If you’re old enough to remember the outrage that followed Twitter’s decision to replace stars with hearts (aka Likes instead of favorites), then you know that Twitter’s user base has strong feelings about how it wants to interact with tweets. Now, the social network is considering another radical change on this front that could shake things up yet again. The company was surveying users over the last month to get feedback on how they feel about a broader set of emoji-style reactions, similar to what you see on Facebook.

“We are exploring additional ways for people to express themselves in conversations taking place on Twitter,” a spokesperson said of the survey. Specifically, the Twitter survey proposed a few different sets of reaction emojis, all of which include the heart (like), laughing face with tears (funny), thinking face (interesting) and crying face (sad).

It then proposed some variations on this basic set, where the “awesome” sentiment could be expressed with the surprised face or fire emoji, or where a “supportive” sentiment could be indicated with the hug emoji or raised hands.

More controversially, Twitter is considering a way for users to signal a general like or dislike for the tweet with a thumbs up or down, a green or red “100” to indicate “agree” or “disagree,” or a green up arrow icon or red down arrow icon, reminiscent of Reddit’s up/down voting mechanisms.

The survey questions demonstrated that Twitter is aware of the challenges involved in introducing these types of reactions that could imply negative sentiment. Respondents were asked how they would want to leverage a downvote or dislike, for example, whether they would use the reaction instead of replying to a tweet, or whether they would also reject irrelevant or offensive tweets.

Twitter also asked how users would feel if their own tweets were rejected and whether that would drive them away from tweeting in the future, or whether they would take it more as “constructive” feedback on their content.

The company clearly understands that the introduction of reaction sets could have a significant impact on how people interact with content on Twitter and, potentially, could even cause a chilling effect on Twitter usage if people became too concerned about their tweets being rejected.

That said, the upvote/downvote mechanism, whether as thumbs or arrows or whatever, is still a common way to interact with content elsewhere on the web. This includes not only forum sites like Reddit and others, but also YouTube, Imgur and Pandora, to name a few. Meanwhile, a “thumbs up” signal alone is even more popular thanks to Facebook’s leadership. But today, this Like button can also take the form of an arrow, a heart or simply a box to click, as when you mark an Amazon.com user review as “Helpful,” for example.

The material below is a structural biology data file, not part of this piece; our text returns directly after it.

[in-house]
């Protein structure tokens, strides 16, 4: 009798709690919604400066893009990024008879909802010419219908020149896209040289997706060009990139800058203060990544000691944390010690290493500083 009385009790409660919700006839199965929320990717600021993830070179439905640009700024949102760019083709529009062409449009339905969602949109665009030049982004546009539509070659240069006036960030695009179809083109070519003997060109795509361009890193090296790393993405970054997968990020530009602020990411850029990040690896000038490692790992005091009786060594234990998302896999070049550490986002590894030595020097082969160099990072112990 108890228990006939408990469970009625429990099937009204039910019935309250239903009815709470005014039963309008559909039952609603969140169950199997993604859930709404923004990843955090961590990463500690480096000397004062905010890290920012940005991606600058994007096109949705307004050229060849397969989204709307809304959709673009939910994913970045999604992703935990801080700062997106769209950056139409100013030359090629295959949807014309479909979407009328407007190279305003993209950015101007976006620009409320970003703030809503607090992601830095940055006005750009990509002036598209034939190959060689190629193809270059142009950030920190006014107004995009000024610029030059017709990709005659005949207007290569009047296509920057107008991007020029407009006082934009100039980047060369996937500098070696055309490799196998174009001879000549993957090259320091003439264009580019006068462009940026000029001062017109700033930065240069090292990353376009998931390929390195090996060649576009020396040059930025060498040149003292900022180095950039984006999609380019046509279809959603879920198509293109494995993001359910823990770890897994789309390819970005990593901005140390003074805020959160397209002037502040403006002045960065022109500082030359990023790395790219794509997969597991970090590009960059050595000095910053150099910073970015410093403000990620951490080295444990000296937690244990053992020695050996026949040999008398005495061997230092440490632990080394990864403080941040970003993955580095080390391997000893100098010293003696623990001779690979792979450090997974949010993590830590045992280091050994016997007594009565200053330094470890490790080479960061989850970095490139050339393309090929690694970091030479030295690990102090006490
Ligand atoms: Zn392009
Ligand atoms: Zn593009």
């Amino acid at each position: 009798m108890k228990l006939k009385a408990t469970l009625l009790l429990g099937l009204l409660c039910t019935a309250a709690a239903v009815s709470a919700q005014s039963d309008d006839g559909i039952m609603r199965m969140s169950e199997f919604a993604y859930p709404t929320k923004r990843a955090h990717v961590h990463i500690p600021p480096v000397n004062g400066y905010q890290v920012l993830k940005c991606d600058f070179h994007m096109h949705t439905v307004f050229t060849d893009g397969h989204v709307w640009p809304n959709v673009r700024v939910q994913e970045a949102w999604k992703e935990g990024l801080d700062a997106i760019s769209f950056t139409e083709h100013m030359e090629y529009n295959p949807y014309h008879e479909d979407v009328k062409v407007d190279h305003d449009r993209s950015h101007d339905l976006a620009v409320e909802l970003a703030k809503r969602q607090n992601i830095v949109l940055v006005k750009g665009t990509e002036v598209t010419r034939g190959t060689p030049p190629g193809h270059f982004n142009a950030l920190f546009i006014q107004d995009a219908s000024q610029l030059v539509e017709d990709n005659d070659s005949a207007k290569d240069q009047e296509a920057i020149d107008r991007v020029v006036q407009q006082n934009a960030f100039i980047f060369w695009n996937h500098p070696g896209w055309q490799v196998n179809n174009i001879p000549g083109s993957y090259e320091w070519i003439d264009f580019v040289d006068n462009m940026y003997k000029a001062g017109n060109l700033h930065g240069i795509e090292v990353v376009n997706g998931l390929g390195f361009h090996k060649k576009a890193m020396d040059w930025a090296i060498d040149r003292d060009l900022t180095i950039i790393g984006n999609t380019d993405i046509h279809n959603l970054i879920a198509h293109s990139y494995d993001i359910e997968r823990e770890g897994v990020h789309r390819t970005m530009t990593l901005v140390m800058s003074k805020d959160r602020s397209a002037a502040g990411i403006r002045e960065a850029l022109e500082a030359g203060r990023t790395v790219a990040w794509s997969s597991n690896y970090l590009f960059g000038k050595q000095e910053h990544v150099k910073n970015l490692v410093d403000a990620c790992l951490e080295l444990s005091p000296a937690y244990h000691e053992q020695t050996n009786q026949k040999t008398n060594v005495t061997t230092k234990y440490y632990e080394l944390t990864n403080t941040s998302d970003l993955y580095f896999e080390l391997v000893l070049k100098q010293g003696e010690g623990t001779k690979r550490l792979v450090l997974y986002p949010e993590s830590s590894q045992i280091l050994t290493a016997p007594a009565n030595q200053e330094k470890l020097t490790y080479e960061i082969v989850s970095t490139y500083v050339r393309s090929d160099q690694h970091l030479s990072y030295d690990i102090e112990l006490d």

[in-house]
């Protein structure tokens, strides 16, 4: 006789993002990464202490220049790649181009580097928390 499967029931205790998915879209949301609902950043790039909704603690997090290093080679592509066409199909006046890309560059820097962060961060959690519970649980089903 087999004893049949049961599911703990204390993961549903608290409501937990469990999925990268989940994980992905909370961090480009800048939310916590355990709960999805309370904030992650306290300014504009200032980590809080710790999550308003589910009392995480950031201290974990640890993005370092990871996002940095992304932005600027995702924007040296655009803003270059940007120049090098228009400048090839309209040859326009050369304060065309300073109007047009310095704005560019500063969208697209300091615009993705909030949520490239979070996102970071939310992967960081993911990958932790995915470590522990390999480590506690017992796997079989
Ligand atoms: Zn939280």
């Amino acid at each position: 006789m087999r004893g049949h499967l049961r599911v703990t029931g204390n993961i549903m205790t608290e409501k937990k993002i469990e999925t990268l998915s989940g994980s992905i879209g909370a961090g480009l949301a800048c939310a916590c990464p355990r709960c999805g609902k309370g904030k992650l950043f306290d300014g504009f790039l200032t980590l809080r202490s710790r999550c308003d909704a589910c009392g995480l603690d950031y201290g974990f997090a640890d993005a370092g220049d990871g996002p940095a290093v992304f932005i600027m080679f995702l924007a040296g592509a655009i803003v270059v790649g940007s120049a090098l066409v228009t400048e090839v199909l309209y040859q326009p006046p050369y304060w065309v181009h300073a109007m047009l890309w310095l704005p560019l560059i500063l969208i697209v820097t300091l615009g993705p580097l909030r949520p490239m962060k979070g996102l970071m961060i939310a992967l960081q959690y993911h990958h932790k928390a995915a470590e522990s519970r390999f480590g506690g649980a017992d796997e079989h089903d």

Meanwhile, the use of expanded emoji reactions became more common since Facebook’s set of reactions debuted in 2015. Since then, other social networking sites adopted its use, such as LinkedIn. Twitter even added emoji reactions to its direct messages last year.

Twitter’s survey also asked users about how emoji reactions should be displayed, such as whether negative reaction counts should be visible, for example.

Twitter said the work it is doing in the reactions space is exploratory: it is only running this survey now because the company is thinking about ways people could add more nuance to the conversations they are having and how, in doing so, readers could better understand additional context around those conversations. In addition, Twitter notes that the new emoji reactions would not replace the “heart”; they are additive.

But while Twitter has not yet developed its emoji reaction set or tested it, it appears to be on its way to doing so. In response to a user’s recent request to test emoji reactions instead of just hearts, Twitter design director Dantley Davis responded, “We’ll have something for you soon.”

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